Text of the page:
In Sweden, a pastor was imprisoned for 30 days for simply expressing his faith’s view of homosexuality in a sermon. In Canada, Christian leaders received a hefty fine for expressing the same view over the radio. And right here in America, in Philadelphia eleven people were arrested and prosecuted for sharing the Christian gospel at a homosexual rally.

Boy, it’s a real shame for Kenny’s argument that none of these things are prohibited by this bill. I’m not going to bother with the incidents in Sweden and Canada, since neither is America, and our laws do not affect them and vice versa; but the case in Philadelphia is not quite as clear-cut as Kenny portrays. (In other words, they were arrested for interrupting a rally with a bullhorn, and ultimately charges were not dropped. Had they been simply handing out materials and talking to people interested in talking to them, there would have been no problem.)

Bottom line, this issue has nothing to do with “free speech” or “thought police”. It has to do with violent crime, and Kenny is a lying sack of shit to say otherwise.

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  • Forgot to put this in the article: Blackwell hates Teh Gay.

  • Modern Esquire

    Dammit, Brian, you beat me again!

    Oh well, you can read my thoughts over at BSB.

  • This is a hate crimes bill and has nothing to do with religion- because religion SHOULD have nothing to do with the hateful, denunciatory speech Ken Blackwell claims to be protecting.

    The fact is: people who use religion as an excuse to teach hate and promote violence are doing much more than just professing their religion- especially if their speech leads others to do commit violence.

    Hell, the ‘rights’ Ken claims to be protecting don’t even exist. It’s ALREADY against the law. It’s called Inciting to Violence:

    no person shall knowingly engage in conduct designed to urge or incite another to commit any offense of violence, when either of the following apply: (1) the conduct takes place under circumstances that create a clear and present danger that any offense of violence will be committed; (2) the conduct proximately results in the commission of any offense of violence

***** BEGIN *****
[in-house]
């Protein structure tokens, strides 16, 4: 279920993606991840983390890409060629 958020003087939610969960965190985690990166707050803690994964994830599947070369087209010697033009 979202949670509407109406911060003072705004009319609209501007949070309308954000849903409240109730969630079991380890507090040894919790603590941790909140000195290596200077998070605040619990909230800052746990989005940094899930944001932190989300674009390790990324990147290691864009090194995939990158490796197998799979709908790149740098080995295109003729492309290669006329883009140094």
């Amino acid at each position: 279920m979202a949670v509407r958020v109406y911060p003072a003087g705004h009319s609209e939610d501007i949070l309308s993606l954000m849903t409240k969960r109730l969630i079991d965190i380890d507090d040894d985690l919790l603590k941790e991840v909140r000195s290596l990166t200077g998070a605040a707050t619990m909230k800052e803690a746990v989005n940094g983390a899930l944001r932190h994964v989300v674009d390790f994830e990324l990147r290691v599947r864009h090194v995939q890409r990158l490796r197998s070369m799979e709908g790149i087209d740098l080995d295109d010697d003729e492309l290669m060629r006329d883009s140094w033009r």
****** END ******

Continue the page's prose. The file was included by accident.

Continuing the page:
(Ohio Revised Code, ?2917.01, 1996).

    As far as I know, there aren?t anti-gay ministers currently in jail on an Inciting to Violence conviction. And I doubt the hate crimes bill will be any different.

    At the end of the day, this is the typical gay-bashing, homophobic crap we always hear from Ken ‘one-note’ Blackwell. It will have no impact on the the hate crimes bill or on the opinions of typical voters.

    It is right-wing rhetoric intended for a right-wing audience; exactly the kind of hateful speech that TownHall.com readers expect and love.

  • I think what is most alarming is how Blackwell tries to claim that the bill will criminalize average people simply believing that homosexuality is a sin. People will believe him, and that’s a real problem.

  • You know what REALLLY scares me??

    The possible existence of a smart HONEST Ohio conservative leader.

    But this weak stuff? Fugetaboutit

  • Modern Esquire

    Actually, Joseph, you’re incorrect to suggest that this hate crimes bill has nothing to do with religion. It includes religious preference as one of the classes protected from hate crimes.

    Something Blackwell also conveniently ignores.

  • This stuff is recycled almost word for word from something I read in Oregon about a month ago. These guys all read off the same page and can’t even bother re-arrange the words. What an “idjit”

  • True M.E.- what I meant to say was: Ken Blackwell’s dislike for this bill has nothing to do with the bill’s impact on religious speech- which is none. Instead, it has to do with his hate for TEH GAYS.